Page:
And now for a stroll down memory lane… The sound of decades past.
Notable September 2009 releases:
The Avett Brothers – I and Love and You
Not everyone agrees that this is Seth and Scott’s finest effort, but those who disagree are wrong. It really doesn’t get better than this, and starts with the title track, a gorgeous piano song that is still the most-streamed of their career. When the chorus hits for the first time, it induces chills, and furthermore “dumbed down and numbed by time and age, your dreams the catch the world the cage; the highway sets the traveler’s stage, all exits look the same” is all-time greatness.
“January Wedding” is a terrific love song driven by banjo and acoustic guitar and is so earnest that few artists could successfully pull it off. “Head Full of Doubt/Road Full of Promise” is my favorite track here and features some real introspection: “there was a kid with a head full of doubt, so I’ll scream ‘til I die or the last of those bad thoughts are finally out”. Yes, most of this record is piano driven, thoughtful music that some might find to be a bummer, but the writing is as strong as the musicianship.
There are also a few up-tempo numbers mixed in that serve to keep things loose, including “And It Spread”, “Kick Drum Heart”, and the bombastic/fantastic “Slight Figure of Speech”. Yes, there are also a couple of weak moments (see “Tin Man” and “It Goes On and On”), but those are easily overlooked among the rest of I and Love and You’s glory. Things close out with the simple yet lovely “Incomplete and Insecure” and its repeated mantra “I haven’t finished a thing since I started my life, don’t feel much like starting now”.
Spotify album link: https://open.spotify.com/album/2PPFtYUnnqMYflIEn3b7ON?si=ilb3Di-ISUi6MWvu9PdThQ
Pearl Jam – Backspacer
On the heels of their disappointing (but better than most people give it credit for) eponymous album, Pearl Jam came back with a fury on Backspacer. The first three songs (“Gonna See My Friend”, “Got Some”, and lead single “The Fixer”) rock as hard as anything since Vs. and make it clear these guys were far from washed up. P.S. if you were actually worried in 2008 that PJ was washed up, you clearly hadn’t seen them perform live recently.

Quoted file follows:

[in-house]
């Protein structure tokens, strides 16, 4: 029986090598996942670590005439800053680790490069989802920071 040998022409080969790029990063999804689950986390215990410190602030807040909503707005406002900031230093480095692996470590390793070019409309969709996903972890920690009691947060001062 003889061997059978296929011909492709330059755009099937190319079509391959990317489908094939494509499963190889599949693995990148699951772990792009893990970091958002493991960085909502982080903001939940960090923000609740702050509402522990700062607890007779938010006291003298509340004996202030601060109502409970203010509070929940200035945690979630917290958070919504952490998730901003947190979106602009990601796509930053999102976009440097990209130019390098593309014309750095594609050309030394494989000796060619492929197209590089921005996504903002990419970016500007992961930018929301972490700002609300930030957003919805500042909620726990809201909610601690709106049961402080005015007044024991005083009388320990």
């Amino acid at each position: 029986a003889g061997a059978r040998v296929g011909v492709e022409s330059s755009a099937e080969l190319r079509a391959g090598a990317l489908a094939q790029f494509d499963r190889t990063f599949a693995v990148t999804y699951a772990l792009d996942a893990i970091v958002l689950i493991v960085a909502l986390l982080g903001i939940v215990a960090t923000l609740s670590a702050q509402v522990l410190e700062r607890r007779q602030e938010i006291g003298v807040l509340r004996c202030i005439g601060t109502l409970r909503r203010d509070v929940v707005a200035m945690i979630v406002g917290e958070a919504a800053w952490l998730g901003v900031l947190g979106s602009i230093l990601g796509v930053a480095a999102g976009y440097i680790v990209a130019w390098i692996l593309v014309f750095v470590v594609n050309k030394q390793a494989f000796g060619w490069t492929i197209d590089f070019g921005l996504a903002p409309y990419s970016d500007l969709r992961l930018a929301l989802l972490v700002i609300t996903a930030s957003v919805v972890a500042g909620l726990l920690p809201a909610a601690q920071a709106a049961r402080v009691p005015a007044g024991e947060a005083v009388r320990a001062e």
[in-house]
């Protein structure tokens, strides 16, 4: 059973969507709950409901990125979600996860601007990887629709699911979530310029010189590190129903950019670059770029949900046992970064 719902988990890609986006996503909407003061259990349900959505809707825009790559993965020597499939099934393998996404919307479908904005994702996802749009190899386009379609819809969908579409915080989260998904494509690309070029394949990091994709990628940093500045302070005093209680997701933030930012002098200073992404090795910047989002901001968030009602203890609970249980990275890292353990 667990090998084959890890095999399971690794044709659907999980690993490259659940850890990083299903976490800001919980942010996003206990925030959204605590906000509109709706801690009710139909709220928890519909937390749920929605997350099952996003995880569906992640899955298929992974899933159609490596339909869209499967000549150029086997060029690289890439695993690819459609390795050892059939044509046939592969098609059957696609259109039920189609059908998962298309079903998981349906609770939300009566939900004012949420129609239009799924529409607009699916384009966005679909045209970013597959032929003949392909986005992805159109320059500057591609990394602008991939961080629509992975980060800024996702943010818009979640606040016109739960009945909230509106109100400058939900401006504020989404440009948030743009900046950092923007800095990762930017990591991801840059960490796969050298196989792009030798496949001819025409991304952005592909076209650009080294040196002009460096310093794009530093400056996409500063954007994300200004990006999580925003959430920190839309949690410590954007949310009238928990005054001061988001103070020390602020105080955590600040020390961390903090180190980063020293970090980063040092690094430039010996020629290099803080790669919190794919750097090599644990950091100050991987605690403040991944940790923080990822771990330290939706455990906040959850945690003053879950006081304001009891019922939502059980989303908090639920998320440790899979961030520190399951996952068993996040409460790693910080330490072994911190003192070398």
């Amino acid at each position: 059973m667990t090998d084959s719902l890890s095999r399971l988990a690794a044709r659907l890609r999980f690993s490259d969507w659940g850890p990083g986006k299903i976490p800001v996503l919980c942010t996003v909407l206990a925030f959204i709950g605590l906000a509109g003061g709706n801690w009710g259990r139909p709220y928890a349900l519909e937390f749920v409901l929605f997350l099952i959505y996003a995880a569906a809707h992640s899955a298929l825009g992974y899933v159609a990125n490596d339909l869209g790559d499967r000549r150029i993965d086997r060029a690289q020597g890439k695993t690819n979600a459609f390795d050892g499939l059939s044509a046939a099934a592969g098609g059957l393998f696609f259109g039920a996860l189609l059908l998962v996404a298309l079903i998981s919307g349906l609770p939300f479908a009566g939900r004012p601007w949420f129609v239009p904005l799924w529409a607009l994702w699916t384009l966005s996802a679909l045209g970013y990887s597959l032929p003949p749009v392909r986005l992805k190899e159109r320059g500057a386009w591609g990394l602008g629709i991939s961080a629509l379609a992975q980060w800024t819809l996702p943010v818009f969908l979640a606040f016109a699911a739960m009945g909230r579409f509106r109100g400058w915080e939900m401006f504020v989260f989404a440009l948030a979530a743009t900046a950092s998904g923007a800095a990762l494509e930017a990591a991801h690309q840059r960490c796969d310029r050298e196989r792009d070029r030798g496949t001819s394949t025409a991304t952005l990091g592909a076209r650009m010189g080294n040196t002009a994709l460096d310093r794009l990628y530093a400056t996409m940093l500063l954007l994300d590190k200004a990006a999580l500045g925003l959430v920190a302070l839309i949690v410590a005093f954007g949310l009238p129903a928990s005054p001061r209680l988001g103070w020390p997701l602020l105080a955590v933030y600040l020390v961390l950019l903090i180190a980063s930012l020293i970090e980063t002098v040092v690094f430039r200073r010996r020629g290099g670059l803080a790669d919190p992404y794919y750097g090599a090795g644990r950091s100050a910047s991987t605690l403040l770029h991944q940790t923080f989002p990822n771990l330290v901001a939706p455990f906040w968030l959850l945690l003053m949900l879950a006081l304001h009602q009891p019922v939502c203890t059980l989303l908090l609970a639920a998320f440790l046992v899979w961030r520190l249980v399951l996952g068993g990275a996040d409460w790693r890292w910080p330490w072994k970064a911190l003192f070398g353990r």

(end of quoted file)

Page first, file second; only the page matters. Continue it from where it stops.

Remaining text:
After the forgettable “Johnny Guitar”, things really get going again with one of Eddie’s finest love songs, “Just Breathe”. “Amongst the Waves” is everything a rock song should be and inspires one to live life to the fullest (maybe, for example, writing a blog entry in your underwear). Mr. Vedder’s voice shines on the highlight that is “Speed of Sound”, and can melt even the coldest heart on the stunning album closer “The End”. This record is the sound of America’s greatest band getting older, wiser, and I would say better with age.
Spotify album link: https://open.spotify.com/album/4DCwNXpnKEBYbls0T4LQzN?si=SOraAG5nRkObUmpAlLClNw
Notable September 1999 release:
Nine Inch Nails – The Fragile
This double-album was huge when it was released, the result of a five-year wait after the seminal The Downward Spiral and an aggressive marketing campaign that included two terrific singles. The NIN logo had become so ubiquitous that Trent even partially obscured it on the album cover. Thankfully, the music lived up to the hype, and this was a big part of the sound of my high school years.
The killer singles that blew up rock radio (“We’re In This Together Now”, a 7-minute masterpiece that sounds more ominous than comforting, and “Into the Void”, with the classic “I tried to save myself, but myself keeps slipping away” line) were just the beginning of what I describe as a modern industrial rock opera.
Speaking of beginning, “Somewhat Damaged” is one of the finest compositions of pain and rage that I have ever heard even to this day twenty years later. Trent’s ability to express vulnerability and hurt as his music relentlessly pummels you is truly a gift, and when he seethes “broken, bruised, forgotten, sore… poisoned to my rotten core, too fucked up to care anymore” I want to turn it up until my ears bleed.
Feelings of alienation and isolation are rampant throughout the album, especially on the marvelous “The Day the World Went Away” or “Where Is Everybody?”. The piano that drives “The Wretched” could be coming from a morgue and gets backed up by a guitar riff so heavily distorted that it doesn’t even sound natural.
The title track is a plodding ode to someone that Trent wants desperately to save from the fate he has already realized, and finds him pleading “I won’t let you fall apart… its something I have to do, I was there too; before everything else, I was like you”. It also paints this dystopian picture: “We’ll find a place where we can run and hide, I’ll build a wall and we can keep them on the other side; but they keep picking, and picking, and picking, and picking…”. Chills, just before the sonic assault resumes.
I could go on about these 23 tracks, but suffice it to say that I believe this is Trent’s crowning achievement, which is saying something since he also wrote Pretty Hate Machine and The Downward Spiral, two of the greatest rock albums of all time.
Spotify album link: https://open.spotify.com/album/4uiVwLbTzE6VMkXpaDAwB8?si=UE94UpJcTn6uaY_qSUaVeg